Things change fast with digital marketing. Lightening fast.
Just recently we posted an article with marketing terms you need to know in 2018. Heading the list is the term multi-channel marketing.
Well, we’re not even out of January yet and there is a new term ready to supplant multi-channel marketing in importance. This term is omni-channel marketing.
Actually, we’re not feeling too bad because omni-channel marketing is kind of a buzzword. But in this case, there is an important distinction to recognize.
Multi-channel marketing refers to the different channels consumers use to find and buy your product, such as Google, social media, or local advertising.
Cross-channel marketing are the tactical efforts marketers make to follow consumers across channels, then get those channels to drive people towards conversions.
Omni-channel marketing recognizes that consumers today now plan their shopping experience with the intent to use multiple channels simultaneously. This is, of course, a result of the digital age, where mobile devices let us research our shopping options where ever we go.
Two examples (with two more buzzword titles) that illustrate the point are “showrooming” and “webrooming”. You’ll probably recognize the behaviors even if you haven’t heard these terms.
You’re in a department store and see a nice pair of dress shoes. You try them on and like them. They are made by a trusted brand. You’re ready to buy, but the price is a bit higher than you’d like to pay.
You note the brand, style, size and color. You thank the salesperson for their help and say you’ll think about it.
Then you head to Starbucks and get on your phone to search for the very same shoes at a lower price.
This common behavior is called showrooming.
You’re researching online for a backpack that will work well for trail-running. You go to Amazon and various websites that sell outdoor gear and find a number of packs that look suitable.
But you hesitate. You wonder how the pack will really fit, and how it will feel when you’re running down the trail. You’d really like to try it on.
You know of several retailers in the area that carry these bags. You make some calls and visit a couple of places with the intent of trying on the backpacks you’re interested in.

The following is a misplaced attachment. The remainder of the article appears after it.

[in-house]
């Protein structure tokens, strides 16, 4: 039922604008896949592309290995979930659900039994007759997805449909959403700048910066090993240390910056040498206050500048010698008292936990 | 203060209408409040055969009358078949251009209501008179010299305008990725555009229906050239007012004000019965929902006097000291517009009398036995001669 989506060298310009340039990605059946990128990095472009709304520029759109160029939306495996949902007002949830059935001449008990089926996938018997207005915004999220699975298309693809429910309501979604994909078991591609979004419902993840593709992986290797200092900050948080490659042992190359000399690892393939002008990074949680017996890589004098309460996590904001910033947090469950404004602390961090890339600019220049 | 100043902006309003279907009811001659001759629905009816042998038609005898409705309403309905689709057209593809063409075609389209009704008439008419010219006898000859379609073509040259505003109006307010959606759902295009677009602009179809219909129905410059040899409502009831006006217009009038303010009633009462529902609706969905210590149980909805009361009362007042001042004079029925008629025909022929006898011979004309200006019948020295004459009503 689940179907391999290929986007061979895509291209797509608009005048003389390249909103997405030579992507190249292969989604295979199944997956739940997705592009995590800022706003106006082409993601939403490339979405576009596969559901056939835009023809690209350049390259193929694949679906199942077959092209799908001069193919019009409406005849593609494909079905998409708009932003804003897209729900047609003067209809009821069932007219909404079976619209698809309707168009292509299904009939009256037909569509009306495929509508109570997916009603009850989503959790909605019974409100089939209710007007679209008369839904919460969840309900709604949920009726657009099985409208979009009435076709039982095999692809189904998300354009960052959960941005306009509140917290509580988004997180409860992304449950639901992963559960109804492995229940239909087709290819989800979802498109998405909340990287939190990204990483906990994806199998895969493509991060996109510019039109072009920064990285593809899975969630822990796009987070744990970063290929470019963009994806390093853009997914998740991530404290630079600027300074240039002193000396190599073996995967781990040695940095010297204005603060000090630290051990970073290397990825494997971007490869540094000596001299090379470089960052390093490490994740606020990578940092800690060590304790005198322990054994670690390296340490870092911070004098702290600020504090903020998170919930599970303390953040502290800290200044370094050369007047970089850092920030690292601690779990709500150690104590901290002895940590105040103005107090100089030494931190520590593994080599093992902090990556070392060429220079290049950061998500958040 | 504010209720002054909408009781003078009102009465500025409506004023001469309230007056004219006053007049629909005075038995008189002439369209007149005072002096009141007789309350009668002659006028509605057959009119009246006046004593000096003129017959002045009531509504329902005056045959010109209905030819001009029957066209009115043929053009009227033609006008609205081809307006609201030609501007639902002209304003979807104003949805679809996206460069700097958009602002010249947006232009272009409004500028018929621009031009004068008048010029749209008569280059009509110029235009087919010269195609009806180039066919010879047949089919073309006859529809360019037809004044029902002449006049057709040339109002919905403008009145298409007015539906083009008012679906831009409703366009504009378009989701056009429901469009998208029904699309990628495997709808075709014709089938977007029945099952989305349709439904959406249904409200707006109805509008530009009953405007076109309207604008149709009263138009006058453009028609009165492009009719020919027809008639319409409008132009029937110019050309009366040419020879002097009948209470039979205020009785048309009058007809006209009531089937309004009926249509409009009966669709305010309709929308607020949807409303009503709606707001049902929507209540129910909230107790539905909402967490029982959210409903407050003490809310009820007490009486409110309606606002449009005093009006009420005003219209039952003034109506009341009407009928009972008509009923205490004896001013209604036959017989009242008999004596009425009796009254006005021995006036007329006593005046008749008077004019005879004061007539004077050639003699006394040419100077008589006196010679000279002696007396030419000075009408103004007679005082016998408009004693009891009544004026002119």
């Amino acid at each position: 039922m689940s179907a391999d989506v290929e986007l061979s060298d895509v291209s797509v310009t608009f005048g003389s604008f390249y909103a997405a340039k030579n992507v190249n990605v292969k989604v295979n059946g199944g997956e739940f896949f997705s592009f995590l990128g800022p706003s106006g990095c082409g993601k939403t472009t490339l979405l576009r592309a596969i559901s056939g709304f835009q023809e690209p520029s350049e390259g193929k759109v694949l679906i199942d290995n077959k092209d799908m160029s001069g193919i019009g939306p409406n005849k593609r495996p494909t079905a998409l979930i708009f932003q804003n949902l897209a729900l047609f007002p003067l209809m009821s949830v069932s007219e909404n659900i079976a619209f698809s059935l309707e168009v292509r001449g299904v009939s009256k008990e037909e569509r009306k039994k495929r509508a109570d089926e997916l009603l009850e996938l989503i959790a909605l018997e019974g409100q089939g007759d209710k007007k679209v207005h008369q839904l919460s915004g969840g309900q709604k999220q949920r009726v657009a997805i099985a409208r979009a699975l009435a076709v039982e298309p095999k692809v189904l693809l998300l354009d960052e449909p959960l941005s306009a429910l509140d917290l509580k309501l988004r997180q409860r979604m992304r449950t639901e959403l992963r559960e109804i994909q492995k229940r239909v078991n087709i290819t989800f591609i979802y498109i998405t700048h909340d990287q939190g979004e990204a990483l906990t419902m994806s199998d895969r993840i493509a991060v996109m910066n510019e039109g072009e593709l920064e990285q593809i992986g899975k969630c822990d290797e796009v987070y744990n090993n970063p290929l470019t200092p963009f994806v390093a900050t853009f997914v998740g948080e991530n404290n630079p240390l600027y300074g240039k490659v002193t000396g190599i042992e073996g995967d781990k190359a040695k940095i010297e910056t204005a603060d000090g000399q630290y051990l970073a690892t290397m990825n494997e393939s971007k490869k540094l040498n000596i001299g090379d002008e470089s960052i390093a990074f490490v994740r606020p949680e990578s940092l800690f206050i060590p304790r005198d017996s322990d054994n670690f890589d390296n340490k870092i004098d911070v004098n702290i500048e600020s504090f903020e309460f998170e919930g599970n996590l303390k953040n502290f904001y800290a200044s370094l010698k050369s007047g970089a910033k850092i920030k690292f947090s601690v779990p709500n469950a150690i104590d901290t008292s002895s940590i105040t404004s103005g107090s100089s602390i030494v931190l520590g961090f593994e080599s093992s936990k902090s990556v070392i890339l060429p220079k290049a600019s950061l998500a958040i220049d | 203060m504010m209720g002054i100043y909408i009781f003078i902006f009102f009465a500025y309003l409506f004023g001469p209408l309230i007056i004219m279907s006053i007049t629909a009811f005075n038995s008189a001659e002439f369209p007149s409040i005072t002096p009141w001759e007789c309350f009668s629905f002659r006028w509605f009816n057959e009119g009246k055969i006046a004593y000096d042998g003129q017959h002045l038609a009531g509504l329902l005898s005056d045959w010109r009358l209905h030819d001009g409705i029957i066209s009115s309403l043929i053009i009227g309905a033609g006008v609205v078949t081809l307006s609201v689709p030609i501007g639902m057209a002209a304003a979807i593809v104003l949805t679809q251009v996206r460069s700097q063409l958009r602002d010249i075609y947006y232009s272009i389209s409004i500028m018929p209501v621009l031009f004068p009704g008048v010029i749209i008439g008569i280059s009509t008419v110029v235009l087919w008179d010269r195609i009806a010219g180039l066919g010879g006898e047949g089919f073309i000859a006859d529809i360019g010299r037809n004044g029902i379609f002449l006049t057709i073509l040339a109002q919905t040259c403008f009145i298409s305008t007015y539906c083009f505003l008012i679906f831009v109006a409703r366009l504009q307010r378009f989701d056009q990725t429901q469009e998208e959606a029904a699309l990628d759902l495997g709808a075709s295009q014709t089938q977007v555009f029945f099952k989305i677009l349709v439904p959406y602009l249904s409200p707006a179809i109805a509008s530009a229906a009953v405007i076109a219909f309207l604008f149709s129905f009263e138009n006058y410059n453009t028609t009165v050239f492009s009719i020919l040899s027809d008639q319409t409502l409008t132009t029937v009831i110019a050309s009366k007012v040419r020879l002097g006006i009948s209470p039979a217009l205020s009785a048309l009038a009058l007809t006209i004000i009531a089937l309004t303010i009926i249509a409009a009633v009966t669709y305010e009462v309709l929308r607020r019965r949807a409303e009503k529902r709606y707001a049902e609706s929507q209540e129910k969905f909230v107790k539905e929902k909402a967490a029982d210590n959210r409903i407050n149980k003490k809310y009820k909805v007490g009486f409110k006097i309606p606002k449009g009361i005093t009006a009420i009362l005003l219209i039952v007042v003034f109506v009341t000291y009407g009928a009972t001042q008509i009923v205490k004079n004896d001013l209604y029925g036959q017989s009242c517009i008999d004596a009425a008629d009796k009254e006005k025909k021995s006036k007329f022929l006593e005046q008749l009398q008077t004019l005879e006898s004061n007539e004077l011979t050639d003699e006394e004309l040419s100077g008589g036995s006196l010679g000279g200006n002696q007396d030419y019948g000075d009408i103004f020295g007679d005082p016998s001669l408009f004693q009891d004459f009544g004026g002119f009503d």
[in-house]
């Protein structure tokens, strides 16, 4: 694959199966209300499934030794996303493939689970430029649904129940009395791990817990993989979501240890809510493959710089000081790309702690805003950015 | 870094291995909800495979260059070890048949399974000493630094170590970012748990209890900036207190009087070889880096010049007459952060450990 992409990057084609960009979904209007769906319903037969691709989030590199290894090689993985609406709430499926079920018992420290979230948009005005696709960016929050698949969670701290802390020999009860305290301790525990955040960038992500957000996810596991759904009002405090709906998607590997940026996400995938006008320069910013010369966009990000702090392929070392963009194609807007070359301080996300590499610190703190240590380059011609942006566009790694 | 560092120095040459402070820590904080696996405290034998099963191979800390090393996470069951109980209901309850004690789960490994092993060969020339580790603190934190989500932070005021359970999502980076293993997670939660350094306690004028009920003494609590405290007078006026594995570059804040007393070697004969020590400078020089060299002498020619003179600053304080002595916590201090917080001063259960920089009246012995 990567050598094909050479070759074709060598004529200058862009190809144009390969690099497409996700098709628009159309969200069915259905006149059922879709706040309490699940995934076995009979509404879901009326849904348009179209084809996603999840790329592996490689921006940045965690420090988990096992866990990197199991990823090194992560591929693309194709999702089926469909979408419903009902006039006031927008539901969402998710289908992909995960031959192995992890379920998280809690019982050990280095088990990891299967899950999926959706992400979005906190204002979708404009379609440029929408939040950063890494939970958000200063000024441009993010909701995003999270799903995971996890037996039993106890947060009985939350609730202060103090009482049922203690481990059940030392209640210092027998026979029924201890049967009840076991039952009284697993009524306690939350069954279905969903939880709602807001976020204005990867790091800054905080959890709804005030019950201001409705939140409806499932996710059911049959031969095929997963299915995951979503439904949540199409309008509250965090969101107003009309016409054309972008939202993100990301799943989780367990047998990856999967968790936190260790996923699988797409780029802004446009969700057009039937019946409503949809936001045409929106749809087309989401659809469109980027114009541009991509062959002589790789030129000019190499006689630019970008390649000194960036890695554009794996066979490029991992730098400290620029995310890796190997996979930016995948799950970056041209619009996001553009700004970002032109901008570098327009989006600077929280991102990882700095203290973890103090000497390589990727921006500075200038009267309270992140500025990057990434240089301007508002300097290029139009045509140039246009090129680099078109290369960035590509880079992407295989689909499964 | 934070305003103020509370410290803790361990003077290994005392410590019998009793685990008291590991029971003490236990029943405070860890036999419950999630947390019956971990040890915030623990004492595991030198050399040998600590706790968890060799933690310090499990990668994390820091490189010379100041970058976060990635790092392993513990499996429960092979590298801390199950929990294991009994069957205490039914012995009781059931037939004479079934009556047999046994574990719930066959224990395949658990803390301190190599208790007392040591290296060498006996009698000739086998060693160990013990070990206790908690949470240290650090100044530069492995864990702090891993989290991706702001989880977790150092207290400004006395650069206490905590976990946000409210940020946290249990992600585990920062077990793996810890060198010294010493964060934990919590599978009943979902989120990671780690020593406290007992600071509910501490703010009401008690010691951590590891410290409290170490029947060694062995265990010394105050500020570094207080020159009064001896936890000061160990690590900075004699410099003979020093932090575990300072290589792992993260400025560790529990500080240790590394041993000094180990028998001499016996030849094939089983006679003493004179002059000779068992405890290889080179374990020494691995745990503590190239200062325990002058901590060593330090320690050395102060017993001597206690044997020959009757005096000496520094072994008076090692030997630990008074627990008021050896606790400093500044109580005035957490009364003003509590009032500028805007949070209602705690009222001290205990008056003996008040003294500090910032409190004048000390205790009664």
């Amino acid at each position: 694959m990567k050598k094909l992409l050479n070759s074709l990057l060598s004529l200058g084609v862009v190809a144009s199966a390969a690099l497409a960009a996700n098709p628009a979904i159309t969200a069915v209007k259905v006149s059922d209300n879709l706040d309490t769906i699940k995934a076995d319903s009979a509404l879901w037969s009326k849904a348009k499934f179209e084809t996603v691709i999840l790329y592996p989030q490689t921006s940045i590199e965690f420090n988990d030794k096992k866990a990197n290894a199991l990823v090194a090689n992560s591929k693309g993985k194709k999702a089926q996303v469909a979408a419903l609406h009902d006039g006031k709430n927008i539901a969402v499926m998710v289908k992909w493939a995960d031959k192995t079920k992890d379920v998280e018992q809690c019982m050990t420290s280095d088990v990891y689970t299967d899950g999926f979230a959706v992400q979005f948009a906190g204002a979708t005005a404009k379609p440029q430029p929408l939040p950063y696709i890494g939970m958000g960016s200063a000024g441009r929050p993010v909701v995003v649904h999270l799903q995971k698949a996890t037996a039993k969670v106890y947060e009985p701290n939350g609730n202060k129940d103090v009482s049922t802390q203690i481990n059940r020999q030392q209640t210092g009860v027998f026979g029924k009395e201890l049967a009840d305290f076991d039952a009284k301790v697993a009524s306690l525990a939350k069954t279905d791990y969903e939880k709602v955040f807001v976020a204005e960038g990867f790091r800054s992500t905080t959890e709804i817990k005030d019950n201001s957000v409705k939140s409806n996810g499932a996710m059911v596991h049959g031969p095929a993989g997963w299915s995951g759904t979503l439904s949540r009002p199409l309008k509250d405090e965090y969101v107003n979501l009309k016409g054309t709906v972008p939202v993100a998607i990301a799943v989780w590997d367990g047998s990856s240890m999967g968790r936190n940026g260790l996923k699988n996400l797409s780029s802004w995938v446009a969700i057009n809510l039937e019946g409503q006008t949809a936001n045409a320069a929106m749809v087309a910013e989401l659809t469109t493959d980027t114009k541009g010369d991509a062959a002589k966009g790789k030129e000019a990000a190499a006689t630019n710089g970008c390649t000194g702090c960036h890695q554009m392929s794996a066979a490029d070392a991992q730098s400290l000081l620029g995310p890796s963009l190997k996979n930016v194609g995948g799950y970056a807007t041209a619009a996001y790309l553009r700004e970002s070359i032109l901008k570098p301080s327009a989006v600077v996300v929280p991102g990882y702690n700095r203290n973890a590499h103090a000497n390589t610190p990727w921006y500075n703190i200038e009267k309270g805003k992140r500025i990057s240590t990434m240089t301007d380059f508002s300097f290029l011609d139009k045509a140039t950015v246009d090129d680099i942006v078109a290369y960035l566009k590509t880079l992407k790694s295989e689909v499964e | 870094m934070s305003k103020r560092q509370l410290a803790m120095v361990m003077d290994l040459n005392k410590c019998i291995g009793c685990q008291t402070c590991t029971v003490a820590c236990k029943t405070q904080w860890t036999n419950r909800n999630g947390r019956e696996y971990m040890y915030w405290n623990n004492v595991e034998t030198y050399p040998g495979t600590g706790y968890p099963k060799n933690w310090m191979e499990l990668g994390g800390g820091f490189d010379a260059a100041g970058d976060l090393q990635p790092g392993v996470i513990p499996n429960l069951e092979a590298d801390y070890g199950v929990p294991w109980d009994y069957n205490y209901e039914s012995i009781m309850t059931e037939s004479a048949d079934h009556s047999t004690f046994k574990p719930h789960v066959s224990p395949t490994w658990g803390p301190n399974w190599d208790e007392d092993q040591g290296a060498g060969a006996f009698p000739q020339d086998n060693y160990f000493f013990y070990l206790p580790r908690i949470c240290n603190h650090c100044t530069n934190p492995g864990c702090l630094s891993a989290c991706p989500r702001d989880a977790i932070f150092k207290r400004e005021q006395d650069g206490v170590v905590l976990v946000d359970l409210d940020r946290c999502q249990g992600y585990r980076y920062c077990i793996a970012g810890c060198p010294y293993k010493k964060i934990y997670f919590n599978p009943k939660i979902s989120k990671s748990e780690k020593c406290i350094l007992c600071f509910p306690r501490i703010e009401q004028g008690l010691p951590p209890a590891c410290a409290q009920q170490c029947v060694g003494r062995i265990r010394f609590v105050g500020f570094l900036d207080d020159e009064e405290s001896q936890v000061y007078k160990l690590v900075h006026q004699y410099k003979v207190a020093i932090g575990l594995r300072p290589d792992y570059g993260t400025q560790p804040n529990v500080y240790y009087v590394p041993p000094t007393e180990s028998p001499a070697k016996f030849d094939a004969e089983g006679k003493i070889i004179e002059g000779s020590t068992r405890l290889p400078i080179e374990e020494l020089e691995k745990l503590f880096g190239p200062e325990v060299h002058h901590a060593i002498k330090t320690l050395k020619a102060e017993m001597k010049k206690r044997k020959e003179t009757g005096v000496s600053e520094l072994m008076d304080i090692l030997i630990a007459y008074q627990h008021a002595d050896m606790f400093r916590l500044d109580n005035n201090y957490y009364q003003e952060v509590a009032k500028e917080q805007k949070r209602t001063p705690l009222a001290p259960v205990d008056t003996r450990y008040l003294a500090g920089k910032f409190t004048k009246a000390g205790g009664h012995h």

You know how much you could get one for online, so unless their price is close you don’t intend to buy from the store.
This is webrooming. You discover a product you’d like online, but decide you’d like to physically see it before you buy it, so you go to a local retailer that has it on the shelf.
Dealing With the Omni-Channel Consumer
Showrooming and webrooming are two common examples of omni-channel marketing at work. But digitally empowered consumers show this behavior in more ways every day.
One example is the influence of reviews and reputation. A restaurant, retailer, or even a lawyer might have someone standing at their front door or on their website ready to become a customer – except they’re tapping away on their phone to find reviews of the business. They want to make sure they’re getting the best option available.
The point here is that omni-channel marketing accounts for the different ways consumers interact with a business. This approach predicts cross-channel behavior and creates a seamless, integrated experience for shoppers. Also, the business takes the vital step of making sure that as people cross channels, their marketing tactics are working together to move the shopper towards converting.
There are a lot of examples of this you’ve already seen, most of which are a response to mobile connectivity.
For example, a restaurant that has a “check our reviews on Yelp” sticker on their front door is doing omni-channel marketing. They predict that a potential customer might be standing in front of their restaurant, unsure if they want to give them a try. They know people like to check reviews, and they’ve got a strong presence on Yelp. So they encourage people to go online and take a look, knowing it will help sway them to come through the door.